I heard the song “Heroes” by Ben Rector in the car today. In it, he describes and rhymes an all too familiar feeling. The feeling of learning about the real world, discovering that heartbreak isn’t just about romance, and that feeling of having to set aside those who were once our childhood heroes…in exchange for the reality that super powers aren’t real, fairytales are just tales, and that people are in fact…just people. Essentially he describes the sobering act of growing up.

In one particular lyric he sings:

I miss my Bible study leader

Had all the answers for livin’ in the big bad world

Don’t know if he still talks to Jesus

But his wife’s remarried now, and I think he sells garage doors

Heroes, Ben Rector

I was reminded of all of the foundational Christian leaders I had growing up—how seeing them live out their faith as a grown-up really showed me that I could do the same. I get where Ben Rector is coming from though…I understand missing the days when weekly small groups turned into sleepover giggle fests which turned into late-night talks about real life issues around a fire or in cabin at summer camp.

It’s the last two lines that stuck out to me most though. I’ve known plenty of youth leaders and youth ministers I’ve lost touch with. Others, I vaguely know what they’re up to via social media—some still serving in the church and some “selling garage doors.” It’s a profound thing…to think of an old Bible study leader and wonder if they are still “walking  the walk” and talking to Jesus on a regular basis. To wonder, regardless of their current profession, if that person you watched wrestle with faith and who taught you so much about it…to wonder if they’re still wrestling.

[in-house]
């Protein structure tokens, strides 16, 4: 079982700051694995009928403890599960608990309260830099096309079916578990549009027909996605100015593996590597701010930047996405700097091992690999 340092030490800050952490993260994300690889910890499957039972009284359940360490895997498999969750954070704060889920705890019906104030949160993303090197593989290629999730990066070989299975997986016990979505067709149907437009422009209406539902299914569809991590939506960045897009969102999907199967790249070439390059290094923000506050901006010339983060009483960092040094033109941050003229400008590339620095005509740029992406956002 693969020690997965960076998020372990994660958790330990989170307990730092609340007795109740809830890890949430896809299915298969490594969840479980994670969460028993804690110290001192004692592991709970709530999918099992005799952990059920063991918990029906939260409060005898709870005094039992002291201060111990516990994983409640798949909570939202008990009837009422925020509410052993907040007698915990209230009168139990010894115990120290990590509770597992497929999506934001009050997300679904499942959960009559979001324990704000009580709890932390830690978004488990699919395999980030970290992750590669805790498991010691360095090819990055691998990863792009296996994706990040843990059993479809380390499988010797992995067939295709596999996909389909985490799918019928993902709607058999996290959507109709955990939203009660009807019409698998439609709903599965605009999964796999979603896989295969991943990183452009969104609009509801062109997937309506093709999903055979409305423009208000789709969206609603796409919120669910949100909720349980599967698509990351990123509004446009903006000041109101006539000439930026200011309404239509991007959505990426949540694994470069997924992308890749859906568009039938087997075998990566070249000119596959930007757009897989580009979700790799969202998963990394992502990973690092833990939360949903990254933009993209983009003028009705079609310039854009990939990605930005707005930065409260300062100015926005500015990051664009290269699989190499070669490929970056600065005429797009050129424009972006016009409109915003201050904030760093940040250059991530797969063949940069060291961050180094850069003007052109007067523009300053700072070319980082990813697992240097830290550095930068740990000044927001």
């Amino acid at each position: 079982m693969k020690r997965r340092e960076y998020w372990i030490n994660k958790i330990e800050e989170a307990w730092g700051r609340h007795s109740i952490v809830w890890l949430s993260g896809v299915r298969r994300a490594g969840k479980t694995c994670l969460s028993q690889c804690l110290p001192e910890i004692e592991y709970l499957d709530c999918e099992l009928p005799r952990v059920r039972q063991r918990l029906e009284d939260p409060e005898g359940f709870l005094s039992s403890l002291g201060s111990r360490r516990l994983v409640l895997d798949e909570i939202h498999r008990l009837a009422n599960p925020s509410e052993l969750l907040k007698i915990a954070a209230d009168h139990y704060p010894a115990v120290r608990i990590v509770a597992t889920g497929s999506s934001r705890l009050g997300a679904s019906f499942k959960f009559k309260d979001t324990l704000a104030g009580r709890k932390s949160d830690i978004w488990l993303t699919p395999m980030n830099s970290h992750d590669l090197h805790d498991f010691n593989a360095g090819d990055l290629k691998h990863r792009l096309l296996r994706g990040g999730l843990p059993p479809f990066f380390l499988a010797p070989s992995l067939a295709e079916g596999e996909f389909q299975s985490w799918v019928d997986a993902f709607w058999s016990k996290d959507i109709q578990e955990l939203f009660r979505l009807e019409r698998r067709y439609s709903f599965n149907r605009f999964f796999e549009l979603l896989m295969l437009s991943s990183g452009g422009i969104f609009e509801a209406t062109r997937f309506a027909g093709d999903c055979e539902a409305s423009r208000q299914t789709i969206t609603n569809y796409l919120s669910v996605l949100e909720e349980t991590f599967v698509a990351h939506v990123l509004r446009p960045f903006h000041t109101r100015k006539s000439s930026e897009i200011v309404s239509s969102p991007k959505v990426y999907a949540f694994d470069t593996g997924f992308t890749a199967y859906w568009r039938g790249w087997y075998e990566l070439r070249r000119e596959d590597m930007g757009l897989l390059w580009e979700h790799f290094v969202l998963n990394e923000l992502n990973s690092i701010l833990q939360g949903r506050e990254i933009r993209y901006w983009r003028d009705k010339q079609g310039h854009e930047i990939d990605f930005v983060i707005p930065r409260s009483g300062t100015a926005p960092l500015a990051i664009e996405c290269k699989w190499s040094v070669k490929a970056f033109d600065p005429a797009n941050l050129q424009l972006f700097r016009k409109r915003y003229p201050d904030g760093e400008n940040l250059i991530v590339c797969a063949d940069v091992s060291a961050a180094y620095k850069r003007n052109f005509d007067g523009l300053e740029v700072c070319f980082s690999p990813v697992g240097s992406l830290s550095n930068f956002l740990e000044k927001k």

To those leaders that have done the work of…and continue to pour into whoever your next generation is…you will be remembered. You may not always know it, and you certainly may not always feel like it, but you will be remembered. 

My encouragement to you is this: Be the type of leader—the type of human—that the student who ultimately will remember you, can still reach out to! Maybe it’s the youth leader in me, but when that song ended and nostalgia and wistfulness settled in my heart, my biggest hope was that Ben Rector feels like he can message that Bible study leader, just to check-in, simply because he came to mind. So I guess that’s my hope for all of us who get the privilege to sit with young people for a season of their life.  Because yeah, maybe we all have to grow up eventually, and maybe fairytales are just tales and people are just people. But youth leaders? The crazies who love, mentor, and point kiddos to Jesus?  Those heroes? They’re real and they can last.